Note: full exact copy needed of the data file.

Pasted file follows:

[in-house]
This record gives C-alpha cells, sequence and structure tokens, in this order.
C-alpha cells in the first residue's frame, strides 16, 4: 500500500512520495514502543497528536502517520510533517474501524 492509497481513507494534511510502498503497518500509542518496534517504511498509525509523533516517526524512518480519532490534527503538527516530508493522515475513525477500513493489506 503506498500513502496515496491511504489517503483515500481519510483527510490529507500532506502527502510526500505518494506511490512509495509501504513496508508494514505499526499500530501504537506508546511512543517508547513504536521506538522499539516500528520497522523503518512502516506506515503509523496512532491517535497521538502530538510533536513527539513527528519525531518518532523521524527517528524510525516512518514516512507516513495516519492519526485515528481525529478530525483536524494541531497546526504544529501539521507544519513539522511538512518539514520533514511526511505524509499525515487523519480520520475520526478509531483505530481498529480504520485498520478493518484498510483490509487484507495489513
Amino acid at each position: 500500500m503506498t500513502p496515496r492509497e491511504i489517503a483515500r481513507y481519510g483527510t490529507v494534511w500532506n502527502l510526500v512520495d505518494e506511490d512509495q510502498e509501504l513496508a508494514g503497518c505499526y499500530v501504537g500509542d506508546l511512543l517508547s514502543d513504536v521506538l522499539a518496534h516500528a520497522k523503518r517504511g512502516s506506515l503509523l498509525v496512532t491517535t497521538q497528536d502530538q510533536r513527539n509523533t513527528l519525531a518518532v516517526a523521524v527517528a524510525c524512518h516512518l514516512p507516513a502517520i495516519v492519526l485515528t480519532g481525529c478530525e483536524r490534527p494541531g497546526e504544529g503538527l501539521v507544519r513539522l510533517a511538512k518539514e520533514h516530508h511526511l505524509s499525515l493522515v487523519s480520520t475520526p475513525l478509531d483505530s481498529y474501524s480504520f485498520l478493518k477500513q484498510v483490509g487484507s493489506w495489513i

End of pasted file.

[in-house]
This record gives C-alpha cells, sequence and structure tokens, in this order.
C-alpha cells in the first residue's frame, strides 16, 4: 500500500512520495514502543497528536502517520510533517474501524 492509497481513507494534511510502498503497518500509542518496534517504511498509525509523533516517526524512518480519532490534527503538527516530508493522515475513525477500513493489506 503506498500513502496515496491511504489517503483515500481519510483527510490529507500532506502527502510526500505518494506511490512509495509501504513496508508494514505499526499500530501504537506508546511512543517508547513504536521506538522499539516500528520497522523503518512502516506506515503509523496512532491517535497521538502530538510533536513527539513527528519525531518518532523521524527517528524510525516512518514516512507516513495516519492519526485515528481525529478530525483536524494541531497546526504544529501539521507544519513539522511538512518539514520533514511526511505524509499525515487523519480520520475520526478509531483505530481498529480504520485498520478493518484498510483490509487484507495489513
Amino acid at each position: 500500500m503506498t500513502p496515496r492509497e491511504i489517503a483515500r481513507y481519510g483527510t490529507v494534511w500532506n502527502l510526500v512520495d505518494e506511490d512509495q510502498e509501504l513496508a508494514g503497518c505499526y499500530v501504537g500509542d506508546l511512543l517508547s514502543d513504536v521506538l522499539a518496534h516500528a520497522k523503518r517504511g512502516s506506515l503509523l498509525v496512532t491517535t497521538q497528536d502530538q510533536r513527539n509523533t513527528l519525531a518518532v516517526a523521524v527517528a524510525c524512518h516512518l514516512p507516513a502517520i495516519v492519526l485515528t480519532g481525529c478530525e483536524r490534527p494541531g497546526e504544529g503538527l501539521v507544519r513539522l510533517a511538512k518539514e520533514h516530508h511526511l505524509s499525515l493522515v487523519s480520520t475520526p475513525l478509531d483505530s481498529y474501524s480504520f485498520l478493518k477500513q484498510v483490509g487484507s493489506w495489513i